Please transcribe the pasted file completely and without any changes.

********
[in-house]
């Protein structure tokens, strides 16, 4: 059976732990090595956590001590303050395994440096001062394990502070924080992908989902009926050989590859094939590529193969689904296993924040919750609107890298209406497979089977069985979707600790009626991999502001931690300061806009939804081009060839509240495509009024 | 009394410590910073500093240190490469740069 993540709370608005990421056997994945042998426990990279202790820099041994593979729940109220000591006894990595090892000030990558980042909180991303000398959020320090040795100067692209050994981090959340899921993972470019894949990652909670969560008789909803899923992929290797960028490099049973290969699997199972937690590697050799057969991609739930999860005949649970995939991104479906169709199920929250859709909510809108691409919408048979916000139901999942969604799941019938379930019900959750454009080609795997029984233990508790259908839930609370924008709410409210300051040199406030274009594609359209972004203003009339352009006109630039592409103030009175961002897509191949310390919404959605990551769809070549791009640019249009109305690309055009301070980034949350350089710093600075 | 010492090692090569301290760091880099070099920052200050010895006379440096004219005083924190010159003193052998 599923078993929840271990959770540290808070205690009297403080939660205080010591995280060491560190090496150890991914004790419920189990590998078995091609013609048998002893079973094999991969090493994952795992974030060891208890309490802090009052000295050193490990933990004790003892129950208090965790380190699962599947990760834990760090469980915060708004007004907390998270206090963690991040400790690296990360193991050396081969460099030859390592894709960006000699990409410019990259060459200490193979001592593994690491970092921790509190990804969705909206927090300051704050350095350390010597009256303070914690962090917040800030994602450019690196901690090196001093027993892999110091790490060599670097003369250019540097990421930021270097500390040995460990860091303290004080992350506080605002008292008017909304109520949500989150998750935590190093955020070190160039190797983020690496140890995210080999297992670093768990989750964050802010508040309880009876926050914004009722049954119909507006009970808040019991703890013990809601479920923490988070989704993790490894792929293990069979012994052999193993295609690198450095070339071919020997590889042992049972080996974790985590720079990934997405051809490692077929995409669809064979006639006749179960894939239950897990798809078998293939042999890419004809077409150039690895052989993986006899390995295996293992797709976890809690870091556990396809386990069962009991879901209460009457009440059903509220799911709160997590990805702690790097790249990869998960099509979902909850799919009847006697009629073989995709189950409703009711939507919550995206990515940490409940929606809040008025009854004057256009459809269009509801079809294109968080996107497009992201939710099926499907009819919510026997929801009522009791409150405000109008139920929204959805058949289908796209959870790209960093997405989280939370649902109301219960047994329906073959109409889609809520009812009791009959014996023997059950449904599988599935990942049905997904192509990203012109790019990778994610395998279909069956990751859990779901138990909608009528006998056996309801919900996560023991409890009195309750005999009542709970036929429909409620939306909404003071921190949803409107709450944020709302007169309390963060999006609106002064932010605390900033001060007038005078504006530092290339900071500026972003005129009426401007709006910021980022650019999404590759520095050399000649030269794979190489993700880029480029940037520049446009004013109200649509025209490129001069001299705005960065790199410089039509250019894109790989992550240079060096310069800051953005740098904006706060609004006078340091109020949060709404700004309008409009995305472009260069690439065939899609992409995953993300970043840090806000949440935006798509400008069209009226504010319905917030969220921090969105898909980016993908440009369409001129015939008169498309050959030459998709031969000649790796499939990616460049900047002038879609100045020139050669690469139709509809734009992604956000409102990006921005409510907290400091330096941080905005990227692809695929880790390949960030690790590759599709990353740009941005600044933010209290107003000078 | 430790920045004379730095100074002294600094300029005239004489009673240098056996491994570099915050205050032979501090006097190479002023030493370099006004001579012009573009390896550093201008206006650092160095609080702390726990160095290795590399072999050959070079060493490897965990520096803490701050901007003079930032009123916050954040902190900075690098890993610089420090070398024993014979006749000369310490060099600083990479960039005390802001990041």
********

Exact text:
[in-house]
């Protein structure tokens, strides 16, 4: 059976732990090595956590001590303050395994440096001062394990502070924080992908989902009926050989590859094939590529193969689904296993924040919750609107890298209406497979089977069985979707600790009626991999502001931690300061806009939804081009060839509240495509009024 | 009394410590910073500093240190490469740069 993540709370608005990421056997994945042998426990990279202790820099041994593979729940109220000591006894990595090892000030990558980042909180991303000398959020320090040795100067692209050994981090959340899921993972470019894949990652909670969560008789909803899923992929290797960028490099049973290969699997199972937690590697050799057969991609739930999860005949649970995939991104479906169709199920929250859709909510809108691409919408048979916000139901999942969604799941019938379930019900959750454009080609795997029984233990508790259908839930609370924008709410409210300051040199406030274009594609359209972004203003009339352009006109630039592409103030009175961002897509191949310390919404959605990551769809070549791009640019249009109305690309055009301070980034949350350089710093600075 | 010492090692090569301290760091880099070099920052200050010895006379440096004219005083924190010159003193052998 599923078993929840271990959770540290808070205690009297403080939660205080010591995280060491560190090496150890991914004790419920189990590998078995091609013609048998002893079973094999991969090493994952795992974030060891208890309490802090009052000295050193490990933990004790003892129950208090965790380190699962599947990760834990760090469980915060708004007004907390998270206090963690991040400790690296990360193991050396081969460099030859390592894709960006000699990409410019990259060459200490193979001592593994690491970092921790509190990804969705909206927090300051704050350095350390010597009256303070914690962090917040800030994602450019690196901690090196001093027993892999110091790490060599670097003369250019540097990421930021270097500390040995460990860091303290004080992350506080605002008292008017909304109520949500989150998750935590190093955020070190160039190797983020690496140890995210080999297992670093768990989750964050802010508040309880009876926050914004009722049954119909507006009970808040019991703890013990809601479920923490988070989704993790490894792929293990069979012994052999193993295609690198450095070339071919020997590889042992049972080996974790985590720079990934997405051809490692077929995409669809064979006639006749179960894939239950897990798809078998293939042999890419004809077409150039690895052989993986006899390995295996293992797709976890809690870091556990396809386990069962009991879901209460009457009440059903509220799911709160997590990805702690790097790249990869998960099509979902909850799919009847006697009629073989995709189950409703009711939507919550995206990515940490409940929606809040008025009854004057256009459809269009509801079809294109968080996107497009992201939710099926499907009819919510026997929801009522009791409150405000109008139920929204959805058949289908796209959870790209960093997405989280939370649902109301219960047994329906073959109409889609809520009812009791009959014996023997059950449904599988599935990942049905997904192509990203012109790019990778994610395998279909069956990751859990779901138990909608009528006998056996309801919900996560023991409890009195309750005999009542709970036929429909409620939306909404003071921190949803409107709450944020709302007169309390963060999006609106002064932010605390900033001060007038005078504006530092290339900071500026972003005129009426401007709006910021980022650019999404590759520095050399000649030269794979190489993700880029480029940037520049446009004013109200649509025209490129001069001299705005960065790199410089039509250019894109790989992550240079060096310069800051953005740098904006706060609004006078340091109020949060709404700004309008409009995305472009260069690439065939899609992409995953993300970043840090806000949440935006798509400008069209009226504010319905917030969220921090969105898909980016993908440009369409001129015939008169498309050959030459998709031969000649790796499939990616460049900047002038879609100045020139050669690469139709509809734009992604956000409102990006921005409510907290400091330096941080905005990227692809695929880790390949960030690790590759599709990353740009941005600044933010209290107003000078 | 430790920045004379730095100074002294600094300029005239004489009673240098056996491994570099915050205050032979501090006097190479002023030493370099006004001579012009573009390896550093201008206006650092160095609080702390726990160095290795590399072999050959070079060493490897965990520096803490701050901007003079930032009123916050954040902190900075690098890993610089420090070398024993014979006749000369310490060099600083990479960039005390802001990041």